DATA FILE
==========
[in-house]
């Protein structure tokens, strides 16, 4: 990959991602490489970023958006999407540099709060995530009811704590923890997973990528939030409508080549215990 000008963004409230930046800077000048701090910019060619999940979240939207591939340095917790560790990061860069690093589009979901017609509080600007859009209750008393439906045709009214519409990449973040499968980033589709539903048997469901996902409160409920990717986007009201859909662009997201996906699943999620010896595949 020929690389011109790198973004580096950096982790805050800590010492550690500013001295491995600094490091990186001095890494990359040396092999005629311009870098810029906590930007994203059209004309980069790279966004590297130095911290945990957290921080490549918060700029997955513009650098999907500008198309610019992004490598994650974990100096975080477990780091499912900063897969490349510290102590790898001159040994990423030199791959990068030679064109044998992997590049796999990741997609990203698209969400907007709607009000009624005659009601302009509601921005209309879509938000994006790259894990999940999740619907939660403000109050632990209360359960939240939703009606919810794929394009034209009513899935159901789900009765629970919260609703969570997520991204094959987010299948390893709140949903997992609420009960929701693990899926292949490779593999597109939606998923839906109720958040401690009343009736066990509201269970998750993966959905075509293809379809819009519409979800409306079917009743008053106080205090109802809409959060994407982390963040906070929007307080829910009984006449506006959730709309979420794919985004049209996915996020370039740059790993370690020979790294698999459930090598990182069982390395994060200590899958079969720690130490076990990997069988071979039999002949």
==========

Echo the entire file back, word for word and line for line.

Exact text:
[in-house]
């Protein structure tokens, strides 16, 4: 990959991602490489970023958006999407540099709060995530009811704590923890997973990528939030409508080549215990 000008963004409230930046800077000048701090910019060619999940979240939207591939340095917790560790990061860069690093589009979901017609509080600007859009209750008393439906045709009214519409990449973040499968980033589709539903048997469901996902409160409920990717986007009201859909662009997201996906699943999620010896595949 020929690389011109790198973004580096950096982790805050800590010492550690500013001295491995600094490091990186001095890494990359040396092999005629311009870098810029906590930007994203059209004309980069790279966004590297130095911290945990957290921080490549918060700029997955513009650098999907500008198309610019992004490598994650974990100096975080477990780091499912900063897969490349510290102590790898001159040994990423030199791959990068030679064109044998992997590049796999990741997609990203698209969400907007709607009000009624005659009601302009509601921005209309879509938000994006790259894990999940999740619907939660403000109050632990209360359960939240939703009606919810794929394009034209009513899935159901789900009765629970919260609703969570997520991204094959987010299948390893709140949903997992609420009960929701693990899926292949490779593999597109939606998923839906109720958040401690009343009736066990509201269970998750993966959905075509293809379809819009519409979800409306079917009743008053106080205090109802809409959060994407982390963040906070929007307080829910009984006449506006959730709309979420794919985004049209996915996020370039740059790993370690020979790294698999459930090598990182069982390395994060200590899958079969720690130490076990990997069988071979039999002949």